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Marytree lets the grungy sunshine in on Chipper

Merry and Bright

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Listening to the music of the Charleston trio Marytree, you could be forgiven for thinking it's the mid-'90s again. The band's sound is not so much grunge-inspired as it is grunge-infused. All the elements are there: the dark, minor key melodies, the liquid acoustic guitars melding with the gritty electric, the low-end rhythm section churning beneath it all. It's a style heavily indebted to the music of the Pacific Northwest, a fact that Marytree singer/guitarist James George acknowledges unapologetically.

"It's really a simple as this: We like to write music that we'd like to hear," George says. "This music is our common ground. [Drummer] David Dietze brings the metal element, our bassist [Brandon Hicks] has roots in punk rock, and all of that coming together is what creates Marytree's sound, which does fall on the grungier side. It's just us writing what we want to hear back."

Out on Fri. Jan. 13, the new album Chipper comes after a bit of a shaky debut a couple of years back. George says that he's a lot happier with this one. "There's a lot more energy in the music and the performances," he says, "and I think it really comes through well. On the last album, we had to go with what we had because our computer crashed in the middle of recording it. Hindsight being 20/20, always back up your files. We had to use what was left, and you could very much tell that. This is our first polished, mastered, legit record. I'm prouder of this than anything I've ever been a part of."

Recorded at Encore music in Mt. Pleasant, Chipper is 10 tracks that the band spent about two years on, and despite all the grungy musical touchstones, the weariness and despair that are often prevalent in the genre are absent. It's a lot more upbeat, hence the title.

"We wanted to keep it chipper," George says. "We wanted it to be fun. We wanted it to be friendly. The last two years recording this album, some people would call that work, but for us it was just a blast. There was a period where we just started taking things a little too seriously. So we thought, 'Let's bring it back to the positive. Let's be a little brighter about ourselves.'"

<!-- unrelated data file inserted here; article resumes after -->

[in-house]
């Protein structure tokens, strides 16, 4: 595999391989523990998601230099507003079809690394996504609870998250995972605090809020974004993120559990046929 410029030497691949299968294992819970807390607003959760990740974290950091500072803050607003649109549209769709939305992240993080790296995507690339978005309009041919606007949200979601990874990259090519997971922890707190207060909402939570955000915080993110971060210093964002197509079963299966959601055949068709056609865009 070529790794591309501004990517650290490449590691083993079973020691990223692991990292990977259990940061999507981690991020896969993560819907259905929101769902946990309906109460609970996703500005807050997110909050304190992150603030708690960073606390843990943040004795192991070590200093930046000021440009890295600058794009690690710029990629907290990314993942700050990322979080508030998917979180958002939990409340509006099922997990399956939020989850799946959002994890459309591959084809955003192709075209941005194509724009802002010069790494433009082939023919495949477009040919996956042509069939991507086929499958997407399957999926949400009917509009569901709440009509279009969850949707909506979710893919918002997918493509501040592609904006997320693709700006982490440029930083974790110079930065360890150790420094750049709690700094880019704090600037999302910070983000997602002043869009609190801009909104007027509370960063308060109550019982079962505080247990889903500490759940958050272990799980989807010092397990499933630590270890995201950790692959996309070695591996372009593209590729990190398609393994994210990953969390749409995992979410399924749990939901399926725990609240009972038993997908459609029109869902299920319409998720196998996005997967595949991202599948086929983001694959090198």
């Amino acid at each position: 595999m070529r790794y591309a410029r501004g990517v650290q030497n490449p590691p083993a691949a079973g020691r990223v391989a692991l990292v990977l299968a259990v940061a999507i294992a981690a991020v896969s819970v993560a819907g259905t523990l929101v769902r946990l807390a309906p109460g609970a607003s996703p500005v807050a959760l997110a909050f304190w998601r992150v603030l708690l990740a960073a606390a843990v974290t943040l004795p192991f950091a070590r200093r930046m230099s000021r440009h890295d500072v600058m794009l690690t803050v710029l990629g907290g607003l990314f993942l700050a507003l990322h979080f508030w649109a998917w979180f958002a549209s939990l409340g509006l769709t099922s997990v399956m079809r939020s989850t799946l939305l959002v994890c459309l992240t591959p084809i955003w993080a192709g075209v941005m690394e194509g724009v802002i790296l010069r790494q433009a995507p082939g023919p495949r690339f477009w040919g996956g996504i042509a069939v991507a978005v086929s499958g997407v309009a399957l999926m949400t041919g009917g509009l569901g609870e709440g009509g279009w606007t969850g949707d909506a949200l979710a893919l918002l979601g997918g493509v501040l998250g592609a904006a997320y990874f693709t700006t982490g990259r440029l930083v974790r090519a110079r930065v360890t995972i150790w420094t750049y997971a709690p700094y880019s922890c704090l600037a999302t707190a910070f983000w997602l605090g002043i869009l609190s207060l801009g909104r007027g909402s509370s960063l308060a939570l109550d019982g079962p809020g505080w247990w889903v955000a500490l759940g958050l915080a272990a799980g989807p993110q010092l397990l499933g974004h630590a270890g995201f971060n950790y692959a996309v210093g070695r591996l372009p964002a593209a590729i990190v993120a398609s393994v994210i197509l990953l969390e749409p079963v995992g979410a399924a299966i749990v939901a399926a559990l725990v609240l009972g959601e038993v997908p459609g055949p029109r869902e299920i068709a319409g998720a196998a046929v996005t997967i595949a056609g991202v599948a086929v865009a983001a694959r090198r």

But if we're being honest here, there's one other reason the band chose that particular title. "It's also called that because Bubba the Love Sponge, a radio host out of Tampa, heard our music and told us we needed to put our arms in a wood chipper so we'd never be able to play music again," he says.

Amputated limbs aside, it's an interesting spin on a type of music usually associated with depression and angst, but George doesn't think it's necessarily anything new. "I think we're just putting our own spin on it," he says. "I don't think it's something that we came up with — it's just our perspective."

One of the more unusual aspects of the band's music is how they use space. The songs have an airiness to them that forsakes the usual wall-of-guitars approach for something a little more dynamic. George credits both the trio format and their newly up-front harmony vocals for that shift in Marytree's sound.

"A three-piece keeps it simple," he says. "It allows us to concentrate on the important things. And on this album, we were able to make the music prettier. We like to find the balance of power and pretty, and Brandon's harmony vocals are something we exploited a lot more this time. They allowed us to bring a whole new dynamic to the music."

When it came time to release Chipper, the band had another perspective that they felt very strongly about: They wanted to have their release show in a record store, specifically Monster Music & Movies. "There aren't enough people going out to record stores and flipping through things physically and having things in their hands that they can hand to someone else," he says. "People can download music and listen to it on their phones, but there isn't that physical connection. So we wanted to bring that awareness to people to get them back out to the record stores. But each of the cassettes has a download card, so we're touching on both those worlds."

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